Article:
Research Article

Influence of Salinity on Bacterioplankton Communities from the Brazilian Rain Forest to the Coastal Atlantic Ocean

  • Cynthia B. Silveira,

    Affiliation: Instituto de Bioquímica Médica, Universidade Federal do Rio de Janeiro, Rio de Janeiro, Brazil

  • Ricardo P. Vieira,

    Affiliation: Instituto de Bioquímica Médica, Universidade Federal do Rio de Janeiro, Rio de Janeiro, Brazil

  • Alexander M. Cardoso mail,

    Affiliation: Instituto Nacional de Metrologia Normalização e Qualidade Industrial, Rio de Janeiro, Brazil

  • Rodolfo Paranhos,

    Affiliation: Instituto de Biologia, Universidade Federal do Rio de Janeiro, Rio de Janeiro, Brazil

  • Rodolpho M. Albano,

    Affiliation: Departamento de Bioquímica, Universidade do Estado do Rio de Janeiro, Rio de Janeiro, Brazil

  • Orlando B. Martins

    Affiliation: Instituto de Bioquímica Médica, Universidade Federal do Rio de Janeiro, Rio de Janeiro, Brazil

  • Published: March 09, 2011
  • DOI: 10.1371/journal.pone.0017789



Planktonic bacteria are recognized as important drivers of biogeochemical processes in all aquatic ecosystems, however, the taxa that make up these communities are poorly known. The aim of this study was to investigate bacterial communities in aquatic ecosystems at Ilha Grande, Rio de Janeiro, Brazil, a preserved insular environment of the Atlantic rain forest and how they correlate with a salinity gradient going from terrestrial aquatic habitats to the coastal Atlantic Ocean.

Methodology/Principal Findings

We analyzed chemical and microbiological parameters of water samples and constructed 16S rRNA gene libraries of free living bacteria obtained at three marine (two coastal and one offshore) and three freshwater (water spring, river, and mangrove) environments. A total of 836 sequences were analyzed by MOTHUR, yielding 269 freshwater and 219 marine operational taxonomic units (OTUs) grouped at 97% stringency. Richness and diversity indexes indicated that freshwater environments were the most diverse, especially the water spring. The main bacterial group in freshwater environments was Betaproteobacteria (43.5%), whereas Cyanobacteria (30.5%), Alphaproteobacteria (25.5%), and Gammaproteobacteria (26.3%) dominated the marine ones. Venn diagram showed no overlap between marine and freshwater OTUs at 97% stringency. LIBSHUFF statistics and PCA analysis revealed marked differences between the freshwater and marine libraries suggesting the importance of salinity as a driver of community composition in this habitat. The phylogenetic analysis of marine and freshwater libraries showed that the differences in community composition are consistent.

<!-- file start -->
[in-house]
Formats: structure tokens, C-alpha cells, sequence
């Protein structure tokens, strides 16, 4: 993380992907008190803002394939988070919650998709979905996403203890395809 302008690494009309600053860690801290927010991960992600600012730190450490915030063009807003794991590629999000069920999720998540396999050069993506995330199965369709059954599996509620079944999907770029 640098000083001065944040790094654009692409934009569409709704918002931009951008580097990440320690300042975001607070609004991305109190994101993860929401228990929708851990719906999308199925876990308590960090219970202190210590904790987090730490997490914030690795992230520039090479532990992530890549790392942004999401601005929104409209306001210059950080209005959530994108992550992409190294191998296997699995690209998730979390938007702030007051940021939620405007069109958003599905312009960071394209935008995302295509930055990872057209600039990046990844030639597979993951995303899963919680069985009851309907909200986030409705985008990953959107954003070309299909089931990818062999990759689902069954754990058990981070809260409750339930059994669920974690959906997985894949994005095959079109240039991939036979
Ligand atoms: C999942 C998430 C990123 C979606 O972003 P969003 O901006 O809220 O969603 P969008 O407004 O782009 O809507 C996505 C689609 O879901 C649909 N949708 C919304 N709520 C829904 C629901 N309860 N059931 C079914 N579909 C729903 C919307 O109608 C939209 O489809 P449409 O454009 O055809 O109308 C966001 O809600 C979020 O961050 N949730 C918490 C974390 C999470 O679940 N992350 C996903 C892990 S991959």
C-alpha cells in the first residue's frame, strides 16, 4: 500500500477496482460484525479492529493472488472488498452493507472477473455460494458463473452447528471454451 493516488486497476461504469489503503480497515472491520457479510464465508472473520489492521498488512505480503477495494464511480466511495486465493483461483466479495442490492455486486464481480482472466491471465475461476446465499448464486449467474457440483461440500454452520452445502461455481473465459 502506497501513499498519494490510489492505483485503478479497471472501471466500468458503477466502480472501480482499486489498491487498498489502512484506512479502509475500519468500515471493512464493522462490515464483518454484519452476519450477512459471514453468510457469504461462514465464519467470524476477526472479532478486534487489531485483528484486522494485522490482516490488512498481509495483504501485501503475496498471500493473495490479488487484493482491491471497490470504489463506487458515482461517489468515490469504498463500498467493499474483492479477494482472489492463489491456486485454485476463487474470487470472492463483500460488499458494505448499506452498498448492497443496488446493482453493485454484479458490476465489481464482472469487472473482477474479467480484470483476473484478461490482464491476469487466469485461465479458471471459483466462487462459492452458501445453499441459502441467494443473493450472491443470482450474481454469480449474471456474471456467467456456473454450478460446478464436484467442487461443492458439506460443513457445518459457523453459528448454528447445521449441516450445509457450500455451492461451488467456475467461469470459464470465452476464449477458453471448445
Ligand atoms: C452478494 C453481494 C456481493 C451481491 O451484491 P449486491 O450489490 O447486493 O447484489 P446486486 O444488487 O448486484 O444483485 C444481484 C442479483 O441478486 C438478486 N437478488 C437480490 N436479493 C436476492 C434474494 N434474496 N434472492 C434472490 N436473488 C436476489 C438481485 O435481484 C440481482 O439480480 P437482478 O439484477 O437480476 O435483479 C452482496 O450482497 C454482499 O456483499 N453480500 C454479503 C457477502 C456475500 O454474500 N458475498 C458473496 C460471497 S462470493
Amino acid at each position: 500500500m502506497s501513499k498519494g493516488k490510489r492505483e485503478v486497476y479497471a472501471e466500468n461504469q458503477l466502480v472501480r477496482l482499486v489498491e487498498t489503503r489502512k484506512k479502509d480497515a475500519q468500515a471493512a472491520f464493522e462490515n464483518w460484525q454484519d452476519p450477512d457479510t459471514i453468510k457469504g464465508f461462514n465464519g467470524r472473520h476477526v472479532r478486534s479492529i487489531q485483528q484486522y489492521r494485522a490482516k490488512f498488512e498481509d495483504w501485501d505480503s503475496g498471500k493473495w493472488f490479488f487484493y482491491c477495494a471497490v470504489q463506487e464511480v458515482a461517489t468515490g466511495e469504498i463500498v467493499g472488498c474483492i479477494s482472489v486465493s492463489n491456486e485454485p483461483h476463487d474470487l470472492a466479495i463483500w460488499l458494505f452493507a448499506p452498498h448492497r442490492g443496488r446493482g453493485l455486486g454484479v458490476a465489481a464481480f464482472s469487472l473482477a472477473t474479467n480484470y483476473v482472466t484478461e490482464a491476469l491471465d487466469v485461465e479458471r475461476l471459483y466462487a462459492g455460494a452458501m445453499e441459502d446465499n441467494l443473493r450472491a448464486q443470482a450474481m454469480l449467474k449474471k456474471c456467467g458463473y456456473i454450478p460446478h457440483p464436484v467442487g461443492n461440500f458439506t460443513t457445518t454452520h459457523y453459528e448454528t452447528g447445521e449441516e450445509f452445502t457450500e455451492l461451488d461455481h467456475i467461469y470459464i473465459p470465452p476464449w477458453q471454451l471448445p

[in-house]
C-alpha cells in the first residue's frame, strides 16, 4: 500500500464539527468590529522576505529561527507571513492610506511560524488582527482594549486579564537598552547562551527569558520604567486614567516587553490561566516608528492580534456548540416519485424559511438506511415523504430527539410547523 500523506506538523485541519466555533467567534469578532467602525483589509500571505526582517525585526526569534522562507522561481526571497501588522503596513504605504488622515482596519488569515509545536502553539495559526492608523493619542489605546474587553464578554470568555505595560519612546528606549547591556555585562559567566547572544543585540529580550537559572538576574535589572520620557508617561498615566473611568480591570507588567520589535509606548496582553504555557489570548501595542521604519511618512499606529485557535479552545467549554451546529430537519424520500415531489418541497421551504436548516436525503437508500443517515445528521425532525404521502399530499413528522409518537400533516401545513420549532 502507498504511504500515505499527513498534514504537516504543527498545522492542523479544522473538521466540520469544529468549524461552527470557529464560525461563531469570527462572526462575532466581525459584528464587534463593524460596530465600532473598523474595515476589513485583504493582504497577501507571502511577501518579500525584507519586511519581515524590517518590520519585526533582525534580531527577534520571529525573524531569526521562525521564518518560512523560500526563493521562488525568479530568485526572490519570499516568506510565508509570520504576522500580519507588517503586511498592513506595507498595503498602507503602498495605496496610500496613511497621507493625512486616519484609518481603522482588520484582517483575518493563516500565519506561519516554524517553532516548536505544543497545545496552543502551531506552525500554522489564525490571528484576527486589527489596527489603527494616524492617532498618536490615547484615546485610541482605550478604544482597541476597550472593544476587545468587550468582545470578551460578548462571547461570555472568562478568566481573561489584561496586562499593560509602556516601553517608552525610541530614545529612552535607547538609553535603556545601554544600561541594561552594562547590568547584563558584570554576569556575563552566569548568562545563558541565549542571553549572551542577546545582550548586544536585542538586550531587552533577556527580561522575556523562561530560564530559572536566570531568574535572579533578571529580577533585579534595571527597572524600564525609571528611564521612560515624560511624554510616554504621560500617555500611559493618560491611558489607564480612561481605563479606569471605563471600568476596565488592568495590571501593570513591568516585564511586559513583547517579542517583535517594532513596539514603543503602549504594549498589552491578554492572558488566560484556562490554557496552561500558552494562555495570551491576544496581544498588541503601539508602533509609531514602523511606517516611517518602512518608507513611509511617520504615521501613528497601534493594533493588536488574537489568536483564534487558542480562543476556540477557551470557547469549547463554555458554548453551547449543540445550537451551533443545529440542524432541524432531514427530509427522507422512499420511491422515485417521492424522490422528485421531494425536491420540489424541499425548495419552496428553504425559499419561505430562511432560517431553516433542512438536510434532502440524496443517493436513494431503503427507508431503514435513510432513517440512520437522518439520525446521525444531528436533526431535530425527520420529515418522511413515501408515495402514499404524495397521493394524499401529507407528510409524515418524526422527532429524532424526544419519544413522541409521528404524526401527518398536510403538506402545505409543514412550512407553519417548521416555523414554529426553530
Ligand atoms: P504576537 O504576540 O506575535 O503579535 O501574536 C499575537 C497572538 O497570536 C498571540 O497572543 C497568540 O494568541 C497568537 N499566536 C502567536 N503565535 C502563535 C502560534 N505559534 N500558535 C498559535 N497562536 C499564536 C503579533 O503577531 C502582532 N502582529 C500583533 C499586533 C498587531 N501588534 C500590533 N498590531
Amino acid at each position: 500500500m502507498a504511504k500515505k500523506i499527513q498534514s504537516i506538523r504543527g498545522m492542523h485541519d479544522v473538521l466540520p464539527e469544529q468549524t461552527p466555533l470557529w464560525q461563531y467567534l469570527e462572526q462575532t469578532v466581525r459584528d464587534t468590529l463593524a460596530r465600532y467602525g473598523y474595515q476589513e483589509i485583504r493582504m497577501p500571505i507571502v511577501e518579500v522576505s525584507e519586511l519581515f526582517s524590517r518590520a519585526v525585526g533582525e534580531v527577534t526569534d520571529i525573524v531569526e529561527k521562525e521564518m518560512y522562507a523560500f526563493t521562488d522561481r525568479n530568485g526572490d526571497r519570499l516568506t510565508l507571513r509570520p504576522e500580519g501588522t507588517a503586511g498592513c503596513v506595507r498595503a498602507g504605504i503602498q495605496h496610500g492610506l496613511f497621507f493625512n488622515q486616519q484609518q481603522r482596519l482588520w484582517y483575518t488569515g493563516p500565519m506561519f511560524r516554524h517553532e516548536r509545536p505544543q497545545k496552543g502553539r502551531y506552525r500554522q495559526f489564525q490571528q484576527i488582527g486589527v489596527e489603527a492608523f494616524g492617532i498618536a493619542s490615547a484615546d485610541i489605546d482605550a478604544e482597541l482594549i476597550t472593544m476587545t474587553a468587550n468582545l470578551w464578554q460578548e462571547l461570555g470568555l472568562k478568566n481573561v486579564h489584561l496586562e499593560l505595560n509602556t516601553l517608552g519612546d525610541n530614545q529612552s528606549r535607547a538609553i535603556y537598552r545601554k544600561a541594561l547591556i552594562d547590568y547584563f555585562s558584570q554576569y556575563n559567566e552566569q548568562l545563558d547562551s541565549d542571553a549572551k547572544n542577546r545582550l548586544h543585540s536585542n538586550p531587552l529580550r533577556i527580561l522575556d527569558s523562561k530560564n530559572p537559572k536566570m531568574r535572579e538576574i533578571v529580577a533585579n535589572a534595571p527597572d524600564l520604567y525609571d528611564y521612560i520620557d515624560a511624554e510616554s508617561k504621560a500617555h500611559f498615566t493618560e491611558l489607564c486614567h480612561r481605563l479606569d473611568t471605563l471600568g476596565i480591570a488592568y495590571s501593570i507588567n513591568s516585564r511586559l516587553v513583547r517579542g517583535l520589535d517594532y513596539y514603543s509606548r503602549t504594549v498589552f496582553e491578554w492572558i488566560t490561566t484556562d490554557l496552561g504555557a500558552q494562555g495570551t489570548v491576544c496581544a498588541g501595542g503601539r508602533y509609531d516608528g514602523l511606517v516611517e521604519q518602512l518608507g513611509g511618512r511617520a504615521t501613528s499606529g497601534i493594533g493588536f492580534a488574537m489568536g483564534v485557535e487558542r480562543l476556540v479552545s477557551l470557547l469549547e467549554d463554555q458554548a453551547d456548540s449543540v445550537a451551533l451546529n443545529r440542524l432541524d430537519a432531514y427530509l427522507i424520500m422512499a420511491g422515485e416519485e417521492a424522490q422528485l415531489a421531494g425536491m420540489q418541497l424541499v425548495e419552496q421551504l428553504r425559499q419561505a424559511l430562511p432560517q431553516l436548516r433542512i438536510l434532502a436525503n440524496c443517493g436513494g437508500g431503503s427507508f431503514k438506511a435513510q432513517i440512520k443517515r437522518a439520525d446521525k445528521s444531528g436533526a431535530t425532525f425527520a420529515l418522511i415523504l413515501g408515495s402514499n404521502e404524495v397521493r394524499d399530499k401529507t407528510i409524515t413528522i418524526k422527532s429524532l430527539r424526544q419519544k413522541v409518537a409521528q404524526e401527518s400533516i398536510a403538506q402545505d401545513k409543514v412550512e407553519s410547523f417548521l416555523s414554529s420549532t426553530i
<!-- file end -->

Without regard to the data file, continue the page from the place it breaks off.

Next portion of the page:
Our data supports the notion that a divergent evolutionary scenario is driving community composition in the studied habitats. This work also improves the comprehension of microbial community dynamics in tropical waters and how they are structured in relation to physicochemical parameters. Furthermore, this paper reveals for the first time the pristine bacterioplankton communities in a tropical island at the South Atlantic Ocean.


Microorganisms have large population sizes and show long-distance dispersal, high reproductive rates and remarkable genetic diversity, suggesting that they can cross environmental boundaries, including salinity, more frequently than multicellular organisms [1]. These particularities support the Baas-Becking hypothesis formulated in 1934, summed up as follows: “Everything is everywhere, but the environment selects” (revised by Hooper et al. [2]). Although this seems logical and plausible, the clustering test performed in silico by Lozupone and Knight [3] using annotated sequences from 202 globally distributed natural environments demonstrates that salinity is the major barrier to microbial communities, showing a strong environment-specific evolution between freshwater and marine bacteria.

Until the late 1980's, fresh and salt water planktonic bacteria were thought to be ecologically similar, despite minor differences such as some biotic interactions within the food web and sodium requirement. Salt-dependence in marine bacteria was not considered a fundamental ecological difference and species distribution and their physiology were thought to be similar to freshwater bacteria [4].